College is a great place to learn more about yourself.
Not only are you away from the pressures of high school, family members and friends, but you’re able to choose all of your courses based on your interests for the very first time – which will be a major influence in your future career.
You may have taken a career aptitude or personality assessment at some point during grade school, but you probably didn’t take it seriously (or have forgotten the results completely since then).
But knowing your personal strengths is an important part of understanding your preferences and the way you work.
If you are skeptical of taking a personality assessment, such as the Myers-Briggs Type Indicator, the reasons should encourage you to seriously consider it:
1. Understanding your personality type can help you choose a major and career path
Many people have difficulty defining the type of work they want to do, particularly when a tough job market might sway your decision towards a specific field over others. From your choice in subjects to study to deciding which major to sign on for, knowing your personality type can help you understand what works for you and why you’re comfortable or uncomfortable in certain fields or industries. From there, you can look for a field of study that satisfies your preferences.
For instance, if you’ve chosen to go into law, knowing whether you have a preference for introversion or extraversion can help you narrow down the position you would be most comfortable working in (which helps you determine courses to take in order to prepare for the specific job). While a person who prefers extraversion might desire a position with more interaction with people (such as a legal clerk), one whose preference is introversion may be more comfortable in research.
2. Knowing your preferences can help you do well academically
Your personality type affects how you learn and determines what teaching styles are best for your natural preferences – and, as you might imagine, these learning preferences affect how you take in information. While college professors all have different ways of teaching, knowing how you learn best can help you determine why you’re finding one class more difficult over another. Personality type is a great point of reference when approaching a professor. It helps them understand your learning style and preferences in order to determine how to help you understand the material better.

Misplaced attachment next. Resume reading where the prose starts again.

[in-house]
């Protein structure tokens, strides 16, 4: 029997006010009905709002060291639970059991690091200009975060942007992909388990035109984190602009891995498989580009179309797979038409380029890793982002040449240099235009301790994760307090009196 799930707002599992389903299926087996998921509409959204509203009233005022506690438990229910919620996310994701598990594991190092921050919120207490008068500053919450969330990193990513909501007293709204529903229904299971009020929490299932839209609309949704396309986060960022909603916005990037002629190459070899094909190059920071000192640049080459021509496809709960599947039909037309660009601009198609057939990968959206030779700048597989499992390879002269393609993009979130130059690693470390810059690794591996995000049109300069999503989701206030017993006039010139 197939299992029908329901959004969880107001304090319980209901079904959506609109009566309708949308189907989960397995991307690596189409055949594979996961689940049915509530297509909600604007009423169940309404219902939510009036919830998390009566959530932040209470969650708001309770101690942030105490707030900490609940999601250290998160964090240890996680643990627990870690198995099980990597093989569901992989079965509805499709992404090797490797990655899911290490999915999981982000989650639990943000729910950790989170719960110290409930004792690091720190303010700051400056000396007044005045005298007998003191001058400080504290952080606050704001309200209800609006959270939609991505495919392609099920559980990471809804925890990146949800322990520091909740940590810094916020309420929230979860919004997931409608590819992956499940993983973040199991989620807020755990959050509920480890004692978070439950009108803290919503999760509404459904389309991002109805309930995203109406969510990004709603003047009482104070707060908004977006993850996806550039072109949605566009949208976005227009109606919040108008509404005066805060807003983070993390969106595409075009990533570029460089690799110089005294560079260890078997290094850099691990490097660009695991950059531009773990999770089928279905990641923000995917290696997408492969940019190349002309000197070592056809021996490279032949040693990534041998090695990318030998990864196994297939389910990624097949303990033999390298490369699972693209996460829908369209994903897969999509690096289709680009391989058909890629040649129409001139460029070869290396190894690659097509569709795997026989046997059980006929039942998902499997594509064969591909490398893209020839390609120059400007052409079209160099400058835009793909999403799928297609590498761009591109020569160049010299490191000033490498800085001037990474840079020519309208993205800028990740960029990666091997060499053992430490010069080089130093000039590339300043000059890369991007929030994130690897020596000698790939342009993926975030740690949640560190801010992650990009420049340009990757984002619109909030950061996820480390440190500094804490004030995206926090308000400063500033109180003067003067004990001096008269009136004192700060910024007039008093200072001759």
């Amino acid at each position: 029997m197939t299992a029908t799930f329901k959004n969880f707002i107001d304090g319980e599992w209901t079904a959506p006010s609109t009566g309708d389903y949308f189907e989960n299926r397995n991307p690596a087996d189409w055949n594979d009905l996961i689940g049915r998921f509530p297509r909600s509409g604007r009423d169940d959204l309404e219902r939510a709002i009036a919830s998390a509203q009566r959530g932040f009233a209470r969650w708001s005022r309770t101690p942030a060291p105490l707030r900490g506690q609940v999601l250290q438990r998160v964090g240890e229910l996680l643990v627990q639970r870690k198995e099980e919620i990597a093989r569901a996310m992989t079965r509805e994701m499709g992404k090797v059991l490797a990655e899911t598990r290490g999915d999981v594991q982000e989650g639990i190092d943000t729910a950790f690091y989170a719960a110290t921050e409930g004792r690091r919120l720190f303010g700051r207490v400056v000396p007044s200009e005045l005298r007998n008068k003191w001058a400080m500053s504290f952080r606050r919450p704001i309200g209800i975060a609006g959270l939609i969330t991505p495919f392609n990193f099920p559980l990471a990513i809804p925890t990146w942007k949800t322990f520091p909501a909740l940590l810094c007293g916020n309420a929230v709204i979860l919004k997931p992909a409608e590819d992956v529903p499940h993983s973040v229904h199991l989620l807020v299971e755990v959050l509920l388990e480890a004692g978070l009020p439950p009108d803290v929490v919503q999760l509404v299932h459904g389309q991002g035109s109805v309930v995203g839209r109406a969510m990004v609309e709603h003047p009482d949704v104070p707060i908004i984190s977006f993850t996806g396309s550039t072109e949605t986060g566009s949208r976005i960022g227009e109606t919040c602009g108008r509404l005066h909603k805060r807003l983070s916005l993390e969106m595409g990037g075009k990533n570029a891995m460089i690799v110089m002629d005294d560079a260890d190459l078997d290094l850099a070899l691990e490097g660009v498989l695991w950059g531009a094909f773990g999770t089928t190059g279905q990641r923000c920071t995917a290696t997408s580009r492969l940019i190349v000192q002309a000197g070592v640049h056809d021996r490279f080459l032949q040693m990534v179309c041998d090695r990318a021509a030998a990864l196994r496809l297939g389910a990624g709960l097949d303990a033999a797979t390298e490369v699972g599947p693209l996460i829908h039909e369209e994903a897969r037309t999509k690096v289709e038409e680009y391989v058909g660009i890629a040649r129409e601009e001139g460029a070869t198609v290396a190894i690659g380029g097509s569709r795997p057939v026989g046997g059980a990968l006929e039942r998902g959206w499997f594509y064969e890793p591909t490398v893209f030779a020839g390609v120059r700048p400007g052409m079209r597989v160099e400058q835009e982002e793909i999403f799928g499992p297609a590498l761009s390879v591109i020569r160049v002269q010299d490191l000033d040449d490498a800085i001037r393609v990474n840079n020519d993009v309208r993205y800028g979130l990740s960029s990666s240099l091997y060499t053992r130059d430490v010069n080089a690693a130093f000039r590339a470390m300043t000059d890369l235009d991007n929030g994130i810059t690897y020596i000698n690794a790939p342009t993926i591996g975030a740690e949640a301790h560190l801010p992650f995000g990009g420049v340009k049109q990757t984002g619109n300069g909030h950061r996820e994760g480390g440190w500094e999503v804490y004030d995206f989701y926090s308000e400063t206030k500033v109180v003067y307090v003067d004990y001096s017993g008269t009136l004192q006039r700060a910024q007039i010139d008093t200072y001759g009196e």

Personal preferences also play into study and work habits. If your preference is for intuition, you may be more apt to remember specifics when they relate to a pattern, whereas those whose preference is sensing may be more inclined to focus on and remember specifics.
3. Communicating your strengths is an essential part of the hiring process
If you know and understand your personality type, strengths and natural preferences, you’ll be ahead of the crowd when applying for an internship or entry-level job. Clearly communicating your strengths to a potential employer is an important part of the hiring process, and it’s also something that many people struggle with.
Determining your fit at a target company is also important during the job search, and depending on your personality type, you may fit in better at one company over another. For example, a person with a preference for judging might experience more stress in an environment that has little structure and prefers, instead, to have clear processes and responsibilities in place. This might become apparent during the hiring process, or you might discover the company is not the right fit during an internship. Either way, understanding your preferences helps you examine why a company might not be a good fit and will help guide you in finding one that is.
Have personality assessments or career aptitude tests played a role in your choice of major or career? Why or why not?
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